Op-Ed: Navigating uncharted waters for BWMS operations

Written by  
Mark Riggio of Filtersafe on BWMS

Mark Riggio, head of marine for Filtersafe talks BWMS.

By Mark Riggio, Head of Marine, Filtersafe

As the sun sets on the first quarter of 2022, the world may seem a more frightening and unstable place than it did three weeks ago.

While our thoughts and prayers are with our brothers and sisters in Ukraine, it is important that our industry does not lose our momentum in moving towards the twin goals of protecting marine environments and upholding struggling supply chains.

I have argued before that 2022 would be a big year for ballast water management system (BWMS) installations. With the September 8, 2024, deadline for D2 standard compliance looming, the proper operation of a newly installed BWMS is no longer a luxury—it has become a necessity for vessels to operate. The operational disruptions caused by inoperable or inadequate systems will only exacerbate the strains on our global supply chains. This is not an outcome that anybody wants, but thankfully it is not an inevitable one.


The first thing to emphasize is that this is a journey all shipowners must take—there is no scope for further delays, excuses or for turning a blind eye, no last-minute extensions. One of the primary takeaways from MEPC 77 last November was that there will be no blanket exceptions to ballast water regulations, even in ports with challenging water conditions, such as Hamburg or Shanghai.

This leaves shipowners with two choices. The first, is to attempt to negotiate for case-by-case exceptions. This is likely to be a time consuming and disruptive process, with no guarantee of success. The second choice is to ensure that you are fitted with an appropriate BWMS before you enter the port. A modest savings in CAPEX expenditure is entirely neutralized by the substantial OPEX costs of operational delays and failures.

Perhaps the simplest way of putting this is to say that fitting a high-quality BWMS is something all shipowners will do eventually. It is far cheaper and faster to get it done now than to wait until port authorities enforcing new regulations are knocking on your door.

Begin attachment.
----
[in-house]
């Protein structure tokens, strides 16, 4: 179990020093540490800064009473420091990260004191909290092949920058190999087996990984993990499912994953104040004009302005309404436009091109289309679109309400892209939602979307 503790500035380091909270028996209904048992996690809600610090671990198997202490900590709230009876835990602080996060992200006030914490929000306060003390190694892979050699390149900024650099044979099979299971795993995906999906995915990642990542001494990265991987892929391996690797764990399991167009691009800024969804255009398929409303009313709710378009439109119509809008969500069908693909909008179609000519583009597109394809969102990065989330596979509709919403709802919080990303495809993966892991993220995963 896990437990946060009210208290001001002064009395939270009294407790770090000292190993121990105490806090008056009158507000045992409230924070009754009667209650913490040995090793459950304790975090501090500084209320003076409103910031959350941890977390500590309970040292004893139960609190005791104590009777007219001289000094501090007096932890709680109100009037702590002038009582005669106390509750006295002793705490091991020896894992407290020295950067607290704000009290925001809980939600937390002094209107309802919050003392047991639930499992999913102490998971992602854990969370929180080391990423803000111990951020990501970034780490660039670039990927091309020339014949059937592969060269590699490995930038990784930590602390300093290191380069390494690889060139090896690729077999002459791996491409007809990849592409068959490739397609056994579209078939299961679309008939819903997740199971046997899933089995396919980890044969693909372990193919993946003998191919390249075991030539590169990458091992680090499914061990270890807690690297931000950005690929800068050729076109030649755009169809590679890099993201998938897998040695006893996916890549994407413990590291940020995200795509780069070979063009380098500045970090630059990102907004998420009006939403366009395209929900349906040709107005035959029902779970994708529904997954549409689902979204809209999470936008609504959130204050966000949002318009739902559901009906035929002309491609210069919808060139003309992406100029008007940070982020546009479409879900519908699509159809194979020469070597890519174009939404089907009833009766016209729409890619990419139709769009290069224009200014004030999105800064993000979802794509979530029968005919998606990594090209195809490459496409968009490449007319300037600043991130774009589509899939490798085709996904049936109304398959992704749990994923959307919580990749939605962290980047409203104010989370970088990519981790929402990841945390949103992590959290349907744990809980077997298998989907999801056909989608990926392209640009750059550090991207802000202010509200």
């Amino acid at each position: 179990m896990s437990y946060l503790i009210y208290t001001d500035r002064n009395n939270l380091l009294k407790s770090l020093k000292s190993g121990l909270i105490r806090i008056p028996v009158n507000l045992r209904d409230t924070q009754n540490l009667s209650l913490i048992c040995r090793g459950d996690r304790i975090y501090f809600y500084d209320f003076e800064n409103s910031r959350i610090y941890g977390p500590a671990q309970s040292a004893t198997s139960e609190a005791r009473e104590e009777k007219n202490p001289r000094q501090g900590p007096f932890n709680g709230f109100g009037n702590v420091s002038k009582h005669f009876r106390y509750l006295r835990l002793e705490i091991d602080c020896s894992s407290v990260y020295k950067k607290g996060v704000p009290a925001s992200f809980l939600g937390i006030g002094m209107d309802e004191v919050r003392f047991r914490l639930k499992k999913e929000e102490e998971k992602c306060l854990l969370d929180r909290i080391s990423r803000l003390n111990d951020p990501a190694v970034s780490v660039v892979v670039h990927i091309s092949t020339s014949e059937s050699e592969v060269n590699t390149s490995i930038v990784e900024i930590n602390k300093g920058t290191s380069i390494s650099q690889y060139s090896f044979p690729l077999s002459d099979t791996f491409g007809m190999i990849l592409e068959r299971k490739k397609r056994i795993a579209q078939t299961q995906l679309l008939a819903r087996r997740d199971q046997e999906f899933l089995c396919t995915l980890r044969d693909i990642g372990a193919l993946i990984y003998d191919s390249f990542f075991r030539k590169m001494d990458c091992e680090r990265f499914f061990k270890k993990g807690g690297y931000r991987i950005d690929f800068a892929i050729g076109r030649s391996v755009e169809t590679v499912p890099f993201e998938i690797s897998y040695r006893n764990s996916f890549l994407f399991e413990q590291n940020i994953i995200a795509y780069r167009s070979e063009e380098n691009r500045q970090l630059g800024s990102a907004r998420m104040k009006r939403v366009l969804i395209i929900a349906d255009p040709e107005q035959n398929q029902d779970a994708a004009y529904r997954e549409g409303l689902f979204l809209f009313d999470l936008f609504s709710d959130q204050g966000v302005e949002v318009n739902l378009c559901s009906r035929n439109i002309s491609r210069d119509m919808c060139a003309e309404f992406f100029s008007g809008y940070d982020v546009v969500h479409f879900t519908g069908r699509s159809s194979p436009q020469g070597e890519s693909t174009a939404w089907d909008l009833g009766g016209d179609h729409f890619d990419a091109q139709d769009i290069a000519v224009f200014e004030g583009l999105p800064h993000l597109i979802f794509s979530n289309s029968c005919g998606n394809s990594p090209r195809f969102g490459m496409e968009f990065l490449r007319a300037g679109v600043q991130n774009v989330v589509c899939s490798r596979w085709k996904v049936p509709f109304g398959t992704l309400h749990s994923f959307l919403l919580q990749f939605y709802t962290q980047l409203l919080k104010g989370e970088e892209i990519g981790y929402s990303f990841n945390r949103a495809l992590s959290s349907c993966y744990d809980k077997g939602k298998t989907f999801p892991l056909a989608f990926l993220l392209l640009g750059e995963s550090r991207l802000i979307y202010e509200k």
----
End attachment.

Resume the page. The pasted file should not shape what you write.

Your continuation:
Of course, fitting an appropriate BWMS is far easier said than done. The chosen system must be designed for the vessel’s particular operating profile and, where that profile requires travel to ports with challenging waters, testing to the IMO standards should be considered a good start, not the whole story.

At present, many ship owners are encountering clogging issues in ports with high TSS (total suspended solids). As well as causing significant delays to operations, such issues also leave operators vulnerable to being caught out for regulatory non-compliance.

Recently, we have seen several cases of owners retrofitting a high-quality filter as a ‘pre-filter’ to their existing system. Similarly, some owners have retrospectively fitted a filter to a filterless system in advance of operations in challenging waters. While these solutions have been successful in maintaining regulatory compliance and the smooth running of operations, it is a needlessly convoluted and expensive route to these outcomes. The far better choice is simply to fit an appropriate BWMS with a high-performing filter from the beginning.

To sum up, simply stuffing a Type Approval document in your certificate binder is no longer enough. Your BWMS must perform to meet the requirements of the Convention. Your choices are simple: install a system that works where you trade or face the consequences and additional costs of installing the cheapest system available. The BWMS and ballast water filter technology out there works, but only if you understand your needs and are willing to invest in the right equipment. When you consider this, the ‘choice’ is no choice at all.

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